Back to top

The Liverpool Typists Strike

Four Hundred and fifty typists employed by Liverpool City Council went on strike in July 1981. At the time, it was the longest strike by white collar women workers in the UK.

The Typists were very poorly paid and had no access to training courses to improve their skills. Supported by their NALGO (now Unison) branch, they put in for regrading. The City Council at the time was run by the Liberal Party which took a hard line against any pay increases for the typists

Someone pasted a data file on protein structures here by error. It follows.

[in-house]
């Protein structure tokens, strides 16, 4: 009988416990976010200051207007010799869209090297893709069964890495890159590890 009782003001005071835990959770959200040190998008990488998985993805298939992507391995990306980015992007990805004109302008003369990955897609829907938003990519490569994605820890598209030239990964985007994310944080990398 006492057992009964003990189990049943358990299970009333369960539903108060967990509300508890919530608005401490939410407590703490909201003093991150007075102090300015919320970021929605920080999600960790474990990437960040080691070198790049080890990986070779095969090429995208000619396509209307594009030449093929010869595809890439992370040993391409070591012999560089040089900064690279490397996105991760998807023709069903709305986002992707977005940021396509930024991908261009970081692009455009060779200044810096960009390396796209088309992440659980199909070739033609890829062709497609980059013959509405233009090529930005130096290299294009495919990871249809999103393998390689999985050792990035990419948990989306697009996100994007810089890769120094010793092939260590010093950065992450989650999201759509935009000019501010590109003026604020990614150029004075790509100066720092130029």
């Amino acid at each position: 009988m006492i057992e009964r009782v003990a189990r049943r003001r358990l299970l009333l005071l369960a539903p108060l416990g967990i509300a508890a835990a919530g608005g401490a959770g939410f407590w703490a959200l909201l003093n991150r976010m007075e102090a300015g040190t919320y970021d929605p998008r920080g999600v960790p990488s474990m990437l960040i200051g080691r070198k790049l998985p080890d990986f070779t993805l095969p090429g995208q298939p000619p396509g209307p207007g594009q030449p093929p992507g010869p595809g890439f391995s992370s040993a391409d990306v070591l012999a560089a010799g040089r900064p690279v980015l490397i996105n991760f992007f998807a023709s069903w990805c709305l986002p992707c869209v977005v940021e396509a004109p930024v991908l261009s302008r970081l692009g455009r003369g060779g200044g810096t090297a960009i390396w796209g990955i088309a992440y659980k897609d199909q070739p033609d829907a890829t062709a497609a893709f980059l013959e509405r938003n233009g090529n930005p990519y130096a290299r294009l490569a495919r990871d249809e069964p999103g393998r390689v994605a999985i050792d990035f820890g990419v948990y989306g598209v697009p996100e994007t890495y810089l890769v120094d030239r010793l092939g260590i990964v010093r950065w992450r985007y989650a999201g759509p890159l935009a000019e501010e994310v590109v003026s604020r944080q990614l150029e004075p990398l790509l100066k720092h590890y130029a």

To pursue their claim, the typists voted to start a “work to rule” that included refusing to correct poor grammar (!), and refusing to do the correspondence of councilors or work for Council committees. Very quickly the council began suspending the typists who were ‘working to rule’ - forcing the 450 typists to move to strike action. The strike began on the 6th July and lasted until 15th December. During the 6 months of the strike, the women on strike worked tirelessly to win their battle. The courage and commitment the women, who had hardly been involved in union activity before, was an example to all.

The new 2019 issue of the North West Labour History journal will feature an article on the Liverpool Typists Strike including interviews with some of the participants.